The challenges facing Kubernetes developers and how to overcome them [Q&A]

Developers have a lot to think about in 2022. Security tops the list and, increasingly, developers in the cloud and using Kubernetes need to think about cost too.

We talked to Rob Faraj, co-founder of monitoring tool Kubecost, to find out cultural shifts that organizations and developers need to make to overcome challenges created by the increase in adoption of Kubernetes.

BN: What is the key Kubernetes trend you're seeing as we head into 2022?

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RF: Kubernetes has become ubiquitous in enterprise environments, there's no debate there. The 2021 Red Hat State of Kubernetes Security report found that 88 percent of respondents use Kubernetes, and 74 percent are now running it in production. But this massive migration to the cloud and containers is upending traditional IT budgets and P&Ls. CFOs may not have the vocabulary or technical intricacies to understand the complexities of Kubernetes, but they do want to know when and why expenses are ballooning. This has given rise to new processes where FinOps certifications, methods, and tools are being used across the enterprise.

The people who can impact spend the most remain software engineers, who can naturally reduce Kubernetes spending simply by getting insights (i.e. data) into what is being spent and where. This cultural shift of having people outside of finance caring about costs is essential. Sensible cost monitoring processes and accountability can rapidly yield meaningful savings. Making developers more cognizant of the resources they utilize boosts not just cost efficiency but also productivity and security.

BN: What are some of the biggest challenges enterprise developers face right now with Kubernetes?

RF: The industry is quickly addressing two significant challenges with Kubernetes adoption: security and cost. In 2022, we expect substantial progress in both areas to accelerate the push to modernize via containerization.

From a security perspective, that same Red Hat report found that more than half of respondents had actually delayed deploying Kubernetes applications into production due to security concerns. That’s a big chunk. DevSecOps is on the rise as a result, with nearly three-quarters of enterprise respondents ramping up their DevSecOps efforts (25 percent say it is already in advanced stages; 49 percent say it is in early stages).

From a cost perspective, a recent Cloud Native Computing Foundation (CNCF) found that cloud and Kubernetes-related bills are going up across the board -- and quickly. Over the past year, 68 percent of respondents reported that Kubernetes costs increased. Among those whose spend increased, half saw it jump more than 20 percent during the year. Kubernetes overspend has been an easy trap to fall into, given the simplicity of provisioning costly resources such as GPUs and using tools like cluster autoscaling to provision resources programmatically. Particularly as Kubernetes scales in the enterprise (and particularly in multi-tenant environments), seemingly minor oversights and bugs can quickly result in larger-than-necessary bills.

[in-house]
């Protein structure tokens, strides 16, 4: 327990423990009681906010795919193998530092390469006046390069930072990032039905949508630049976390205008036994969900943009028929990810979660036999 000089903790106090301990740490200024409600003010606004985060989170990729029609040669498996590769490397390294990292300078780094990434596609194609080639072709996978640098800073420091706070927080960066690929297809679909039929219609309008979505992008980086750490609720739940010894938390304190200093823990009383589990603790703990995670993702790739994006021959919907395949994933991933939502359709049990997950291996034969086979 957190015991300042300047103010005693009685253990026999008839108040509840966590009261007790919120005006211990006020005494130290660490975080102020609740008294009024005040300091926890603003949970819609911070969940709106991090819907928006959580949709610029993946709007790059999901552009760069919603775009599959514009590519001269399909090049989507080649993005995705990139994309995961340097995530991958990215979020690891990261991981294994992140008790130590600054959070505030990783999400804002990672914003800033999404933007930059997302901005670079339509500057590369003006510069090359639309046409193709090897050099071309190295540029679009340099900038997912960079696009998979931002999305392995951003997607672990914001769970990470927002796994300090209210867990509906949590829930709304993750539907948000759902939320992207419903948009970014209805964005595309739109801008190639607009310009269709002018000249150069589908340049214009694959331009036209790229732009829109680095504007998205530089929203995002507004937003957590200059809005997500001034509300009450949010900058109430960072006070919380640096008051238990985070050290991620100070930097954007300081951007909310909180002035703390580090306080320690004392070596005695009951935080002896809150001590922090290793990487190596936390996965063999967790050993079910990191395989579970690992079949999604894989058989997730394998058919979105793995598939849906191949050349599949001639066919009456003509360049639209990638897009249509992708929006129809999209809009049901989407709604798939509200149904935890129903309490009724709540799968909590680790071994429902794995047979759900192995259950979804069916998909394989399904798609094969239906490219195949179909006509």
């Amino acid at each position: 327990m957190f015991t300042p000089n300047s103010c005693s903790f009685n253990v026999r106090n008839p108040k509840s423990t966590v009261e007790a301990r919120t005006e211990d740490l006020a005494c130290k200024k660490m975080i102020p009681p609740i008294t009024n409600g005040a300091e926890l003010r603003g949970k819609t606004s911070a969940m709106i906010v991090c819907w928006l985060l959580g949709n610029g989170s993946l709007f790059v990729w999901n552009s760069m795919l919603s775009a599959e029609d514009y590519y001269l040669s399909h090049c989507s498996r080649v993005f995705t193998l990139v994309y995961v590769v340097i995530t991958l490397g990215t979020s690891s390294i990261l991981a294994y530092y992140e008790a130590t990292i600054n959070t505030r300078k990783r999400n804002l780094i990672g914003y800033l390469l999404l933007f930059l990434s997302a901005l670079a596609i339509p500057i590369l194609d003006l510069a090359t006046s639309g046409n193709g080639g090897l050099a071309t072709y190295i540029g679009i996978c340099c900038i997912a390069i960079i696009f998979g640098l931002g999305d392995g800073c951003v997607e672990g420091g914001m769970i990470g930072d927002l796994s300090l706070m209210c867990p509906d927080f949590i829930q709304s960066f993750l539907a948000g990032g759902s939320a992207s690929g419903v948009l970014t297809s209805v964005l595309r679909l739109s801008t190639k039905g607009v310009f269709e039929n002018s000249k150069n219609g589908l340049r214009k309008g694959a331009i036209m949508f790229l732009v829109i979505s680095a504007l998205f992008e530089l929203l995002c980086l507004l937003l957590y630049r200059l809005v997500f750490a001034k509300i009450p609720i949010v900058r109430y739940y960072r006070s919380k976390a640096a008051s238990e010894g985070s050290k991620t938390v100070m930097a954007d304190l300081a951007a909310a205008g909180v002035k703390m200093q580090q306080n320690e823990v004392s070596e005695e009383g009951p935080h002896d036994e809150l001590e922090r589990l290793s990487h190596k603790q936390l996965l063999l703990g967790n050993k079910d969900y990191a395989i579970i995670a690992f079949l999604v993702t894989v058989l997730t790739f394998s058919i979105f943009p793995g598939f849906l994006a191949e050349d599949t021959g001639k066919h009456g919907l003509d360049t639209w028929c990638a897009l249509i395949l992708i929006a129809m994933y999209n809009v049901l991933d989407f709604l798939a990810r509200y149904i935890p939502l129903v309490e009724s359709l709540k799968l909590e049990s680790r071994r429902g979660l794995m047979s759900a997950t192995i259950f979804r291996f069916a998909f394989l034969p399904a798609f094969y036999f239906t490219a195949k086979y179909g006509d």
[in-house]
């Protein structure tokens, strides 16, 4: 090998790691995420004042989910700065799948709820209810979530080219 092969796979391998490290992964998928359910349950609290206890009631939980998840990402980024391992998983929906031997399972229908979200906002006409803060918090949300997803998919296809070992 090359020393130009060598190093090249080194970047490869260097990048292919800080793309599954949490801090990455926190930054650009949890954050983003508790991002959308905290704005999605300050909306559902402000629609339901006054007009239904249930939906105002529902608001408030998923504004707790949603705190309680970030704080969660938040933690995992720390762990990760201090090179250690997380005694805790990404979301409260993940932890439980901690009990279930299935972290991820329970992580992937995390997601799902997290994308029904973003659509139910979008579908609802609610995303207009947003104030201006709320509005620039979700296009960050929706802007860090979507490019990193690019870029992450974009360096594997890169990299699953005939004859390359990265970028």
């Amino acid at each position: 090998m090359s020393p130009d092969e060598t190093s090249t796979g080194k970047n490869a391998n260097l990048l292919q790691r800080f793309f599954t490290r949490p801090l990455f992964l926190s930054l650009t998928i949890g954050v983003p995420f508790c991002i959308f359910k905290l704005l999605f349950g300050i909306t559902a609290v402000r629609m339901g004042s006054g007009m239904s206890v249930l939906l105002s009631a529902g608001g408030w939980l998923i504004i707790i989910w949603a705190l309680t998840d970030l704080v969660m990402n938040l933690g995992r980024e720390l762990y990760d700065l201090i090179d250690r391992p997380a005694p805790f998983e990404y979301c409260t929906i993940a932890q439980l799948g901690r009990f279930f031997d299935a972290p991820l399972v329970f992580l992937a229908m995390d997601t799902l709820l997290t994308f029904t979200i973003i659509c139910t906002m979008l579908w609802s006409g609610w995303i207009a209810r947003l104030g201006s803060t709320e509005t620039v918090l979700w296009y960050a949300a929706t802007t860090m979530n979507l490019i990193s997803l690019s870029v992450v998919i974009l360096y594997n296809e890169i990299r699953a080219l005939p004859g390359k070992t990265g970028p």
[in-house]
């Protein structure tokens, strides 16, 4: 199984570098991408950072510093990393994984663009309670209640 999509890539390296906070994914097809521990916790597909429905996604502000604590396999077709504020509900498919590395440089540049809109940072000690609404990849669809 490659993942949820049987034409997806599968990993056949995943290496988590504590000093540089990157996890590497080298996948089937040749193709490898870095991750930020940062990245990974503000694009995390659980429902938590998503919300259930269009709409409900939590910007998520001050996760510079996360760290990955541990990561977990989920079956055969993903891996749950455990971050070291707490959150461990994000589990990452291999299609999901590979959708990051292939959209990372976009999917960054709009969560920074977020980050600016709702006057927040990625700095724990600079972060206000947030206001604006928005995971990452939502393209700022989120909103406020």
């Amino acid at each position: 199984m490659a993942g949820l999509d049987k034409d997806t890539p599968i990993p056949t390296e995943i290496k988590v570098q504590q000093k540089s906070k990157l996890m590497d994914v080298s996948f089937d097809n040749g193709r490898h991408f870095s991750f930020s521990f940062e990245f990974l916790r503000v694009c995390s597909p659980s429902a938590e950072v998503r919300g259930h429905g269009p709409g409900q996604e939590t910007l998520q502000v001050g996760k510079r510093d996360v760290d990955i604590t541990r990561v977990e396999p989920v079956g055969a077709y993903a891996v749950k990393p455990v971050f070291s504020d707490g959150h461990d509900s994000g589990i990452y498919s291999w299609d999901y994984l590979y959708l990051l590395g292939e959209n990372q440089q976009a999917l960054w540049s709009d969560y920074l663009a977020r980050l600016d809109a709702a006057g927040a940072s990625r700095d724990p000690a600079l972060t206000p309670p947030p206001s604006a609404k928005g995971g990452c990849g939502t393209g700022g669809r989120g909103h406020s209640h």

BN: How can enterprises overcome these challenges?

RF: Both with container security and cost reduction, change follows cultural shifts within organizations. In terms of getting control of Kubernetes costs, even small steps for engineers toward monitoring where Kubernetes-related cloud spend is going can have a rather swift and noticeable impact on budgets. With more robust 'showback' or 'chargeback' methods and enforcement mechanisms emphasizing team accountability, enterprises can further optimize infrastructure and realize more significant savings.

Businesses with less advanced environments and two or fewer applications engineering teams can probably get by responding after receiving their cloud bill each month and then addressing any issues contributing to unnecessary costs.

Larger and more complex enterprises tend to use showback, chargeback, or hybrid cost monitoring for reining in Kubernetes expenses. Each of these requires cultural shifts, as developer and engineering teams need to receive access to detailed cost breakdowns, pay Kubernetes and cloud costs out of their own budgets (or only pay for resources that surpass pre-set spending limitations).

BN: How can enterprise developers working in areas such as AI/ML optimize their Kubernetes clusters?

RF: If you're familiar with the growth of AI and machine learning development in recent years, you're likely well-aware of the need to speed up the intensive calculations required for tasks like deep learning. Using GPUs with Kubernetes allows you to extend the scalability of Kubernetes to ML applications. A surprisingly high rate of environments use Kubernetes to test or develop AI models and applications. In fact, a recent survey conducted by Dimensional Insight on behalf of Spectro Cloud found Kubernetes often manages the requirements of one-off use cases such as AI/ML or GPU support (33 percent) and scaling to large environments (24 percent). These use cases face the same challenges all Kubernetes usage: you need good management, insights, and controls to optimize efficiencies and keep costs down.

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